(voice) or (202) 720-6382 (TDD). USDA is an equal opportunity provider and
employer.
Cover
Upper left
.—A mixed stand of pines and hardwoods in the northwestern part of the
county. A majority of Coosa County is forested with loblolly and longleaf pines
on smooth slopes and a variety of hardwoods on steep side slopes and along
creeks.
Upper right
.—Cahaba lilies in a shoal area in Hatchet Creek in central Coosa County.
The Hatchet Creek area is used for many recreational activities, such as

iii
          kayaking, fishing, and hunting. It flows through the county southwest and drains
into the Coosa River in the southwestern part of the county.
Lower left
.—A waterfall in an area of Wedowee very gravelly sandy loam, 15 to 35
percent slopes, in the central part of the county. Small waterfalls, which drain
off of steep slopes into major creeks, are scattered throughout the county.
Lower right
.—A native azalea in an area of Chewacla, Cartecay, and Toccoa soils, 0
to 1 percent slopes, frequently flooded, in the southeastern part of the county.
Native azaleas add great esthetic value to Coosa County. They are found as
understory plants along creeks and on lower side slopes.
Additional information about the Nation’s natural resources is available online
from the Natural Resources Conservation Service at 
http://www.nrcs.usda.gov
.

v
Contents
How To  Use This  Soil  Survey ....................................................................................... i
Foreword ..................................................................................................................... ix
General Nature of the Survey Area ............................................................................. 2
History and Development ........................................................................................ 2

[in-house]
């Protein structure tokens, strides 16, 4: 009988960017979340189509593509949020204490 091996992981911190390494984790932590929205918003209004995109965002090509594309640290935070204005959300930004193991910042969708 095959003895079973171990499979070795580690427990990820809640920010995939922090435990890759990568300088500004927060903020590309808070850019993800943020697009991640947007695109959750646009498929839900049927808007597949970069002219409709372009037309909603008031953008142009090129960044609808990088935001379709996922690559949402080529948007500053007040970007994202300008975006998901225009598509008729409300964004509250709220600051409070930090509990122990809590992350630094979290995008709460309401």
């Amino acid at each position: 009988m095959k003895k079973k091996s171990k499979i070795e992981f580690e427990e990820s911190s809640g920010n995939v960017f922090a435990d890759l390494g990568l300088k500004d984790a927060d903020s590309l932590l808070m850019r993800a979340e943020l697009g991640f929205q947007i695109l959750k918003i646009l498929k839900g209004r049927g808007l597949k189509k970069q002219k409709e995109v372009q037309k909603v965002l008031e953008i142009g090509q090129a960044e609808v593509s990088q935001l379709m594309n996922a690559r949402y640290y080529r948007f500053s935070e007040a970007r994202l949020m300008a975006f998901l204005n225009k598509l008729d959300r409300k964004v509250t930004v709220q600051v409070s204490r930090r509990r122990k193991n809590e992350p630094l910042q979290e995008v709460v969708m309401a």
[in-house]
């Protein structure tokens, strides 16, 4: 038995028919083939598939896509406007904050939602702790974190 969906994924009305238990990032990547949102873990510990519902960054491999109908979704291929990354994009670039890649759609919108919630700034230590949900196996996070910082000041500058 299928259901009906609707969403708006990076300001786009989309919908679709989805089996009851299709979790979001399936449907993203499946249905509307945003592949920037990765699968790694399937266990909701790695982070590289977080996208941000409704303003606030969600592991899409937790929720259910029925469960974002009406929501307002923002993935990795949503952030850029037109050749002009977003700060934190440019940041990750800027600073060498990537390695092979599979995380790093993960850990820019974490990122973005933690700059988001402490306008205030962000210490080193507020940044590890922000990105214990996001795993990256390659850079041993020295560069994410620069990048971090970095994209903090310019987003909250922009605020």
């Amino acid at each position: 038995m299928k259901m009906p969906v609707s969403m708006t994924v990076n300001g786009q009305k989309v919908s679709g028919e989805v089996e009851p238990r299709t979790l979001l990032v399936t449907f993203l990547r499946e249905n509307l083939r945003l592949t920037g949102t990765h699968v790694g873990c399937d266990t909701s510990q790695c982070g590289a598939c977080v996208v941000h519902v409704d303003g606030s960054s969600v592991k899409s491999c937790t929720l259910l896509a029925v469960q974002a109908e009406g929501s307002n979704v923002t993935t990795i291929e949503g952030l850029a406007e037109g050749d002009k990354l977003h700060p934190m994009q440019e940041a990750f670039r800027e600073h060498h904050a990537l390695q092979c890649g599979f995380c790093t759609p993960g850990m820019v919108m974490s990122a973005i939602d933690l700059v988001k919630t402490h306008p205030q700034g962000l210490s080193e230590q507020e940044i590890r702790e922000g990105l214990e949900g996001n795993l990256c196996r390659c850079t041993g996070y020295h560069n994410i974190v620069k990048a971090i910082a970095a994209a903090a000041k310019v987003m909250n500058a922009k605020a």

Climate ..................................................................................................................... 4
How This Survey Was Made ........................................................................................ 4
Survey Procedures .................................................................................................. 6
Detailed Soil Map Units ............................................................................................. 7
AcB—Alcovy sandy loam, 2 to 6 percent slopes ..................................................... 8
AlC2—Allen gravelly sandy loam, 2 to 10 percent slopes, moderately eroded ....... 9
AtB—Altavista fine sandy loam, 2 to 6 percent slopes, rarely flooded .................. 10
BdB2—Badin-Tatum-Tallapoosa complex, 2 to 6 percent slopes, moderately
eroded ............................................................................................................. 11
BfC—Badin-Tallapoosa-Fruithurst complex, 3 to 10 percent slopes ..................... 13
BmD2—Bethlehem-Madison complex, 6 to 15 percent slopes, moderately
eroded ............................................................................................................. 15
CeB2—Cecil sandy loam, 2 to 6 percent slopes, moderately eroded ................... 17
CeC2—Cecil sandy loam, 6 to 10 percent slopes, moderately eroded ................. 18
CHA—Chewacla, Cartecay, and Toccoa soils, 0 to 1 percent slopes,